SCFAs produced via saccharolytic fermentation play a role in neurotransmitter production, act as endocrine signalling molecules, reduce neuroinflammation via modulation of proinflammatory cytokines, and regulate the expression of GABA receptors, enterochromaffin cells, and brain-derived neurotrophic factor and glial-derived neurotrophic factor.
To date, the ability of prebiotics to improve mood state is still unclear, with studies producing mixed results. The authors of the current study suggest that one area frequently overlooked in such studies is microbial composition.
Therefore the objective of this double-blind, randomised, placebo-controlled trial, was to investigate the effects of OF and 2’FL, alone and in combination, on microbial load and composition as a primary outcome.
As secondary outcomes, the authors investigated whether OF and 2’FL could improve scores of the Beck Depression Inventory (BDI), State Trait Anxiety Inventory Y1 and Y2 (STAI Y1 and Y2), Positive and Negative Affect Schedule – Short Form (PANAS-SF), and Pittsburgh Sleep Quality Index (PSQI).
The study, which ran over five weeks (1 week run-in and 4 weeks intervention), aimed to look at the effect of the chicory root fibre oligofructose and the human milk oligosaccharide 2’fucosyllactose on intestinal colonisation and their ability to reduce anxiety and depression.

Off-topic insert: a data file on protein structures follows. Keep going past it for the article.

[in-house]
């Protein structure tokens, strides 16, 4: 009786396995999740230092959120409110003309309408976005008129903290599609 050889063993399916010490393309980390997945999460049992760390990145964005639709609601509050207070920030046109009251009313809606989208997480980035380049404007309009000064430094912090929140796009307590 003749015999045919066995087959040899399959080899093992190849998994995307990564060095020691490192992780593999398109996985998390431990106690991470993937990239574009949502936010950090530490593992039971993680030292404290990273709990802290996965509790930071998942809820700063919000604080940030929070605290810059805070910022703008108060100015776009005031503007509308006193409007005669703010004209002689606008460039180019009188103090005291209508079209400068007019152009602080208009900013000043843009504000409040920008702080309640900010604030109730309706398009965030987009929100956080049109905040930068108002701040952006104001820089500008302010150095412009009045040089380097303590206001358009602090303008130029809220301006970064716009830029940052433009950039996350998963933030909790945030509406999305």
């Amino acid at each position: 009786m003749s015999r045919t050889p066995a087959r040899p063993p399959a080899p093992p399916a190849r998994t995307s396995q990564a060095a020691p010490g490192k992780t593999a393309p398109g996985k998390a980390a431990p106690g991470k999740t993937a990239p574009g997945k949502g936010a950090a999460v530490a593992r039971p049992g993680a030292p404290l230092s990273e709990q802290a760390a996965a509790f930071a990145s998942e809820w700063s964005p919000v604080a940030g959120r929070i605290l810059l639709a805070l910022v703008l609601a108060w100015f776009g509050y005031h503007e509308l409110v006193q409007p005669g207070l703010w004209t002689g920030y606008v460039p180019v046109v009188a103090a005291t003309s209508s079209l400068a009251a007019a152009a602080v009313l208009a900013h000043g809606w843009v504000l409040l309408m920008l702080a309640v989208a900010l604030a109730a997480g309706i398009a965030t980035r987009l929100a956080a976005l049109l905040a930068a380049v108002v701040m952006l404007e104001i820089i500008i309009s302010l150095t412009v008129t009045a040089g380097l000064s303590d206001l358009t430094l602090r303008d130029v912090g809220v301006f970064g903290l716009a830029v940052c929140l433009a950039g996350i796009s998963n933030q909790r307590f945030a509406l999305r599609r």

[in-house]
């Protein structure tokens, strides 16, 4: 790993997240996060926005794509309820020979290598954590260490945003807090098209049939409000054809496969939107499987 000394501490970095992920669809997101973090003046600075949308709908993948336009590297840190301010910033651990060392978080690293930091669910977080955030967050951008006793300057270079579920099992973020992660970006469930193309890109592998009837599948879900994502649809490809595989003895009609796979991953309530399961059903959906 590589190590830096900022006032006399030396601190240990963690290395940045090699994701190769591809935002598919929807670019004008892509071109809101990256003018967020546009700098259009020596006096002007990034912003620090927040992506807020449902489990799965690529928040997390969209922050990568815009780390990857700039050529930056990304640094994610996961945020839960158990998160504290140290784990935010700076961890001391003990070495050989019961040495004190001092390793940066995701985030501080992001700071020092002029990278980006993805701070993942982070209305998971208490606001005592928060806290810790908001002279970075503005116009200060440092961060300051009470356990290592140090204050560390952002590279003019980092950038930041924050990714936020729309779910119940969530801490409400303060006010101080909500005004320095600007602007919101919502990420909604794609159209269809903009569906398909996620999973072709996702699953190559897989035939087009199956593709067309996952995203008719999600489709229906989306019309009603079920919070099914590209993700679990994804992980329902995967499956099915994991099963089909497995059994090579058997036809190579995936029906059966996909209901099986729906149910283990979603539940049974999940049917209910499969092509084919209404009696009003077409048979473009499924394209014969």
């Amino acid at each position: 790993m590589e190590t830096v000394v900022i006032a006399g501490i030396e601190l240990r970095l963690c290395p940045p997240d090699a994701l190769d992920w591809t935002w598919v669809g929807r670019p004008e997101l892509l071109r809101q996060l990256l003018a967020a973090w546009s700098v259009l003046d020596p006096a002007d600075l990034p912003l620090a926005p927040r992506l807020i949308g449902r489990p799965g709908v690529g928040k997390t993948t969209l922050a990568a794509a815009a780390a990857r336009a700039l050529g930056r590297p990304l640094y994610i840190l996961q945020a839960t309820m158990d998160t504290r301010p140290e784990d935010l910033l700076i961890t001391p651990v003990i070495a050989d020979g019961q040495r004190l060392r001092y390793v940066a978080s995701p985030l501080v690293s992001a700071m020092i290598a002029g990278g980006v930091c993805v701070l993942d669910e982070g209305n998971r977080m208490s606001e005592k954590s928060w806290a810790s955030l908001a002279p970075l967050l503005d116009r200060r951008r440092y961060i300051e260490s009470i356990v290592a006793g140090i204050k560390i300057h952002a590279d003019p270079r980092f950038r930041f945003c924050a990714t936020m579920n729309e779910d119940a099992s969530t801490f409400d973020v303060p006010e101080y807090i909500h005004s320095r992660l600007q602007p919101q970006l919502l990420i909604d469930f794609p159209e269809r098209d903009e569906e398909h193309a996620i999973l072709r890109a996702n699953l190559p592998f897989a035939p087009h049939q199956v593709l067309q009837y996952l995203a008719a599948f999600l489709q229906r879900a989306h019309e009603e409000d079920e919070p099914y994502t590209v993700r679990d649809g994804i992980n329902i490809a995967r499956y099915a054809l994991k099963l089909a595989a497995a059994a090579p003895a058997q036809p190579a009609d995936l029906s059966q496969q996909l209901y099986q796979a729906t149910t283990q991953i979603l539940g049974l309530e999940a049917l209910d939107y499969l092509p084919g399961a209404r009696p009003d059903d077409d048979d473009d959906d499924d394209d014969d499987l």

Using a randomised, double blind, placebo-controlled, parallel study, the subjects were split into four groups of 23 and given either 8g of oligofructose plus 2g of maltodextrin per day (OF), 8g of oligofructose plus 2g of 2’fucosyllactose per day, 2g of 2’fucosyllactose plus 8g of maltodextrin per day, or 10g of maltodextrin per day.
Changes in microbial load (fluorescence in situ hybridization-flow cytometry) and composition (16S ribosomal RNA sequencing) were the primary outcomes. Secondary outcomes included gastrointestinal sensations, bowel habits, and mood state parameters.